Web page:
Background: The aetiological bacterial agent of gonorrhoea, Neisseria gonorrhoeae, has become resistant to each of the first-line antibiotics used to treat it, including ciprofloxacin. One diagnostic approach to identify ciprofloxacin-susceptible isolates is to determine codon 91 in the gene encoding the A subunit of DNA gyrase, gyrA, where coding for the wild-type serine (gyrA91S) is associated with ciprofloxacin susceptibility and phenylalanine (gyrA91F) with resistance. The aim of this study was to investigate the possibility of diagnostic escape from gyrA susceptibility testing.
Methods: We used bacterial genetics to introduce pairwise substitutions in GyrA positions 91 (S or F) and 95 (D, G, or N), which is a second site in GyrA associated with ciprofloxacin resistance, into five clinical isolates of N gonorrhoeae. All five isolates encoded GyrA S91F, an additional substitution in GyrA at position 95, substitutions in ParC that are known to cause an increased minimum inhibitory concentration (MIC) to ciprofloxacin, and GyrB 429D, which is associated with susceptibility to zoliflodacin (a spiropyrimidinetrione-class antibiotic in phase 3 trials for treatment of gonorrhoea). We evolved these isolates to assess for the existence of pathways to ciprofloxacin resistance (MIC ≥1 μg/mL) and measured MICs for ciprofloxacin and zoliflodacin. In parallel, we searched metagenomic data for 11 355 N gonorrhoeae clinical isolates with reported ciprofloxacin MICs that were publicly available from the European Nucleotide Archive for strains that would be identified as susceptible by gyrA codon 91-based assays.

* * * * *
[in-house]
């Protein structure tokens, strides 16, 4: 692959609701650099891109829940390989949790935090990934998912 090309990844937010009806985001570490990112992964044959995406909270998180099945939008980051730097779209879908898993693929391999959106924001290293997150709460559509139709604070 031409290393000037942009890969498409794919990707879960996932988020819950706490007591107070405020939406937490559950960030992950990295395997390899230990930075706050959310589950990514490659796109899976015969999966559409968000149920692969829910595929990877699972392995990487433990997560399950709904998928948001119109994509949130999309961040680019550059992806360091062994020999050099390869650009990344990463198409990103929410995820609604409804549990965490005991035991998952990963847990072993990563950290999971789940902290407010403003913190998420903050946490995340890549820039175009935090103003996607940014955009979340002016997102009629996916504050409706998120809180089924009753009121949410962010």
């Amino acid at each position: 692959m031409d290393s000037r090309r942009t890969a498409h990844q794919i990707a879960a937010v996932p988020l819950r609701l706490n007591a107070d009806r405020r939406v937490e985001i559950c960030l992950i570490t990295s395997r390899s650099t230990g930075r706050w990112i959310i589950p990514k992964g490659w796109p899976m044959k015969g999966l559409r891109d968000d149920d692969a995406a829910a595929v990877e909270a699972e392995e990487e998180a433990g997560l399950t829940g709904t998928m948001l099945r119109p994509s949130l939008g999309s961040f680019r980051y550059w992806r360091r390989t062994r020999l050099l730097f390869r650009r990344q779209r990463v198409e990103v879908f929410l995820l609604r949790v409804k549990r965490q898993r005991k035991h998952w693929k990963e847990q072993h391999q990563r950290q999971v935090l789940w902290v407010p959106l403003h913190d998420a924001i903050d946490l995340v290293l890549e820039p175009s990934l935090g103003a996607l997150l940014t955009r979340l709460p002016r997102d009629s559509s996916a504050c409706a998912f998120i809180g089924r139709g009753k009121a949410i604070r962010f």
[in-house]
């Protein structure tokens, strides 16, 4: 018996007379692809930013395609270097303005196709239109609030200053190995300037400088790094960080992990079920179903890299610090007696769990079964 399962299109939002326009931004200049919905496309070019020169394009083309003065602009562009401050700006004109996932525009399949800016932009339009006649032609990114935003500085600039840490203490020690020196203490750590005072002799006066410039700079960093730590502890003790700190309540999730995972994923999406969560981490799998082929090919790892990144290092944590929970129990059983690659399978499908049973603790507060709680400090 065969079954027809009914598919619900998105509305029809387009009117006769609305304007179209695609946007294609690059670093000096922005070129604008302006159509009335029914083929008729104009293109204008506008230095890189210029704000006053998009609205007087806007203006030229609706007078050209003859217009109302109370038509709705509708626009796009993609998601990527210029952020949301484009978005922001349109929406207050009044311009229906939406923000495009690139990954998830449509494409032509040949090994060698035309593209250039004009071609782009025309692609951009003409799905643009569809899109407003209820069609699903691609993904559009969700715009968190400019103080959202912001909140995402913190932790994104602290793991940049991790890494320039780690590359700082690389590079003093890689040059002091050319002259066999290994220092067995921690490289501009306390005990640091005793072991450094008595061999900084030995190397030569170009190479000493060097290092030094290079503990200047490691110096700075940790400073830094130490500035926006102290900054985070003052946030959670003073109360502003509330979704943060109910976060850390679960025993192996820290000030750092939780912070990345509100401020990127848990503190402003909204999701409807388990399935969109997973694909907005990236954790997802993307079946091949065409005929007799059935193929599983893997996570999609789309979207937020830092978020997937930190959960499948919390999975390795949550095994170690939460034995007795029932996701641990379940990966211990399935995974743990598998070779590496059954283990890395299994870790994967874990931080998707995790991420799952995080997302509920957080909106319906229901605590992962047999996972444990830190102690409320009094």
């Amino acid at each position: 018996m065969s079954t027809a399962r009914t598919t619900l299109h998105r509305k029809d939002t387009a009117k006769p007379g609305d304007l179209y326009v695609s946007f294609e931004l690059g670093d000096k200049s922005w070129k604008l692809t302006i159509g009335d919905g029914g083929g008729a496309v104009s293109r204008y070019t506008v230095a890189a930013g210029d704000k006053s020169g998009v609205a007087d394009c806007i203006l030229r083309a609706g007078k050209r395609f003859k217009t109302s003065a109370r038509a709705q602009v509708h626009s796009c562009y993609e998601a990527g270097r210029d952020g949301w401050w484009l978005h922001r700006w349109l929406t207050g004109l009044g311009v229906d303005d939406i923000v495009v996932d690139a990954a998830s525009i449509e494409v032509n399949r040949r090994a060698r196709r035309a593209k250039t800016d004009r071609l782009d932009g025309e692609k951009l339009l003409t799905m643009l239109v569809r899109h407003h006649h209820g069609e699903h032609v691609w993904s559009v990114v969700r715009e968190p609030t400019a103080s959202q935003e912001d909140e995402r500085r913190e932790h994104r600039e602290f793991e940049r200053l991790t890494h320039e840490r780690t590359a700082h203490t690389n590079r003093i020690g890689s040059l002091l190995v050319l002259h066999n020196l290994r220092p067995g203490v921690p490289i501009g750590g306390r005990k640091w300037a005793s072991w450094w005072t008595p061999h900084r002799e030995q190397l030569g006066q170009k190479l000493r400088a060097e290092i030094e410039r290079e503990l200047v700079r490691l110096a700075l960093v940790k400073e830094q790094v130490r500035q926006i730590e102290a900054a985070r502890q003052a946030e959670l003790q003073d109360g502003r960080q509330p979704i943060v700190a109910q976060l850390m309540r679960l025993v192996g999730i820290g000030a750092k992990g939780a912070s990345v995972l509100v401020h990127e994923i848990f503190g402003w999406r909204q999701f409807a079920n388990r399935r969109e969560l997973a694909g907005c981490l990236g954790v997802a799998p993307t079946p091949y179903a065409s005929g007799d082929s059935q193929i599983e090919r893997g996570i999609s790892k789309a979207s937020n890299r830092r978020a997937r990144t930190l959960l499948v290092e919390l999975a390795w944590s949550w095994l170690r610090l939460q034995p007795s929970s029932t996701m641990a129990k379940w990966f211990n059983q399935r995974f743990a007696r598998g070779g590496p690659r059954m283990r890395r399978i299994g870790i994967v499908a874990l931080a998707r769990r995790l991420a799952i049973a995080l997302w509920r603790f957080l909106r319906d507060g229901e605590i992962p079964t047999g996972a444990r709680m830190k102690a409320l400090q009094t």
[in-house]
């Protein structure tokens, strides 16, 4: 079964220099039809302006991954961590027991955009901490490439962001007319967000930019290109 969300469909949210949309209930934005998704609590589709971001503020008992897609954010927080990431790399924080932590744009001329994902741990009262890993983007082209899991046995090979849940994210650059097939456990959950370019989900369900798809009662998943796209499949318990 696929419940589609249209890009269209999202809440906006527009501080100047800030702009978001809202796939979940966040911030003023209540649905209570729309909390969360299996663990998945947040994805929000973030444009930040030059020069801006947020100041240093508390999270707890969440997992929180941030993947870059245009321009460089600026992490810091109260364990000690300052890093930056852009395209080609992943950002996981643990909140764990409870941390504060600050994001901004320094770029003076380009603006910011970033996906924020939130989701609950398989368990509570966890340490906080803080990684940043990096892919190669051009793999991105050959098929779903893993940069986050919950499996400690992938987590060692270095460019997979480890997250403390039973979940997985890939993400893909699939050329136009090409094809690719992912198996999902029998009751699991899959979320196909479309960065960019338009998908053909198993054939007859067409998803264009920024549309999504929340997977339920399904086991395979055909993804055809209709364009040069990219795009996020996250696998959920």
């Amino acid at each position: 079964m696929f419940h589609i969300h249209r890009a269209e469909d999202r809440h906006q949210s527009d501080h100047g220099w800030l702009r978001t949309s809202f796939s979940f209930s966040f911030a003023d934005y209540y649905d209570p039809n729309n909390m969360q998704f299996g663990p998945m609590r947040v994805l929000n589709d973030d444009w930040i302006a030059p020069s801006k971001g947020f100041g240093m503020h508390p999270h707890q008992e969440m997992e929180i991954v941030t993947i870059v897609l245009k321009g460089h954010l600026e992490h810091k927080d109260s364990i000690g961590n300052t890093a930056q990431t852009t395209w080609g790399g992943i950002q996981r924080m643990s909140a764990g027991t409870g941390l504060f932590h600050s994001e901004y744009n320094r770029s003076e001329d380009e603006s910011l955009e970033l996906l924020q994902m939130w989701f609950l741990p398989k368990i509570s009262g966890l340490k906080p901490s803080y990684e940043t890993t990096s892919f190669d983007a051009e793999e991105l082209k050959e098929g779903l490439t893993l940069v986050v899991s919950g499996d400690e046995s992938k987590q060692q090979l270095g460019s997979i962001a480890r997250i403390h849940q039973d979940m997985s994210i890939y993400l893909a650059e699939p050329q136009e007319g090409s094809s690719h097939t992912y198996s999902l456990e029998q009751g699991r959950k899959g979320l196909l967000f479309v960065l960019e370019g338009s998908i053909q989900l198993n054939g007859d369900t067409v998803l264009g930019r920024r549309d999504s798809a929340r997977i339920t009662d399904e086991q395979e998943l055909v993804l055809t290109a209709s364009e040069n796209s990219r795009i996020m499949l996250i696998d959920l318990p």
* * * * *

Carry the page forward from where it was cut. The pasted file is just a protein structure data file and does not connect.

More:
Findings: Three clinical isolates of N gonorrhoeae with substitutions in GyrA position 95 associated with resistance (G or N) maintained intermediate ciprofloxacin MICs (0·125-0·5 μg/mL), which has been associated with treatment failure, despite reversion of GyrA position 91 from phenylalanine to serine. From an in-silico analysis of the 11 355 genomes from N gonorrhoeae clinical isolates, we identified 30 isolates with gyrA codon 91 encoding a serine and a ciprofloxacin resistance-associated mutation at codon 95. The reported MICs for these isolates varied from 0·023 μg/mL to 0·25 μg/mL, including four with intermediate ciprofloxacin MICs (associated with substantially increased risk of treatment failure). Finally, through experimental evolution, one clinical isolate of N gonorrhoeae bearing GyrA 91S acquired ciprofloxacin resistance through mutations in the gene encoding for the B subunit of DNA gyrase (gyrB) that also conferred reduced susceptibility to zoliflodacin (ie, MIC ≥2 μg/mL).
Interpretation: Diagnostic escape from gyrA codon 91 diagnostics could occur through either reversion of the gyrA allele or expansion of circulating lineages. N gonorrhoeae genomic surveillance efforts might benefit from including gyrB, given its potential for contributing to ciprofloxacin and zoliflodacin resistance, and diagnostic strategies that reduce the likelihood of escape, such as the incorporation of multiple target sites, should be investigated. Diagnostics that guide antibiotic therapy can have unintended consequences, including novel resistance determinants and antibiotic cross-resistance.
Funding: US National Institutes of Health National Institute of Allergy and Infectious Diseases, National Institute of General Medical Sciences, and the Smith Family Foundation.
Copyright © 2023 The Author(s). Published by Elsevier Ltd. This is an Open Access article under the CC BY 4.0 license. Published by Elsevier Ltd.. All rights reserved.